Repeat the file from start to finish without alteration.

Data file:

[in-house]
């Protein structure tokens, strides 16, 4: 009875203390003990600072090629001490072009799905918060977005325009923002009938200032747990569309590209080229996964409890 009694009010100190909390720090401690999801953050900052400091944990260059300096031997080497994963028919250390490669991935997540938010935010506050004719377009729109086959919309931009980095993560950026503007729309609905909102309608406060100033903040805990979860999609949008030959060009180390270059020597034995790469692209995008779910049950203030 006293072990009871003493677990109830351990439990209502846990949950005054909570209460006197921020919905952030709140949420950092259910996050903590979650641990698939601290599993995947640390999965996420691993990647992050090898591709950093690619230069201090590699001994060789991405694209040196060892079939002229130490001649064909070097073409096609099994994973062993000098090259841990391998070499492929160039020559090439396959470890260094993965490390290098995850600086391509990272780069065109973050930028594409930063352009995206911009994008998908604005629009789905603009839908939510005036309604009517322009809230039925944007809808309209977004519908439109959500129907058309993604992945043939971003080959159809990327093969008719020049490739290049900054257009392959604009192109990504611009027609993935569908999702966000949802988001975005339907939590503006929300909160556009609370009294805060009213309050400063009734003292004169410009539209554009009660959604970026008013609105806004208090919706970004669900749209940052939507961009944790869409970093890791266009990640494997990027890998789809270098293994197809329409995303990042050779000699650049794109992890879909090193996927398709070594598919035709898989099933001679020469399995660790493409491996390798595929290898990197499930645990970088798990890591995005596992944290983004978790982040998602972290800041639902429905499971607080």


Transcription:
[in-house]
């Protein structure tokens, strides 16, 4: 009875203390003990600072090629001490072009799905918060977005325009923002009938200032747990569309590209080229996964409890 009694009010100190909390720090401690999801953050900052400091944990260059300096031997080497994963028919250390490669991935997540938010935010506050004719377009729109086959919309931009980095993560950026503007729309609905909102309608406060100033903040805990979860999609949008030959060009180390270059020597034995790469692209995008779910049950203030 006293072990009871003493677990109830351990439990209502846990949950005054909570209460006197921020919905952030709140949420950092259910996050903590979650641990698939601290599993995947640390999965996420691993990647992050090898591709950093690619230069201090590699001994060789991405694209040196060892079939002229130490001649064909070097073409096609099994994973062993000098090259841990391998070499492929160039020559090439396959470890260094993965490390290098995850600086391509990272780069065109973050930028594409930063352009995206911009994008998908604005629009789905603009839908939510005036309604009517322009809230039925944007809808309209977004519908439109959500129907058309993604992945043939971003080959159809990327093969008719020049490739290049900054257009392959604009192109990504611009027609993935569908999702966000949802988001975005339907939590503006929300909160556009609370009294805060009213309050400063009734003292004169410009539209554009009660959604970026008013609105806004208090919706970004669900749209940052939507961009944790869409970093890791266009990640494997990027890998789809270098293994197809329409995303990042050779000699650049794109992890879909090193996927398709070594598919035709898989099933001679020469399995660790493409491996390798595929290898990197499930645990970088798990890591995005596992944290983004978790982040998602972290800041639902429905499971607080």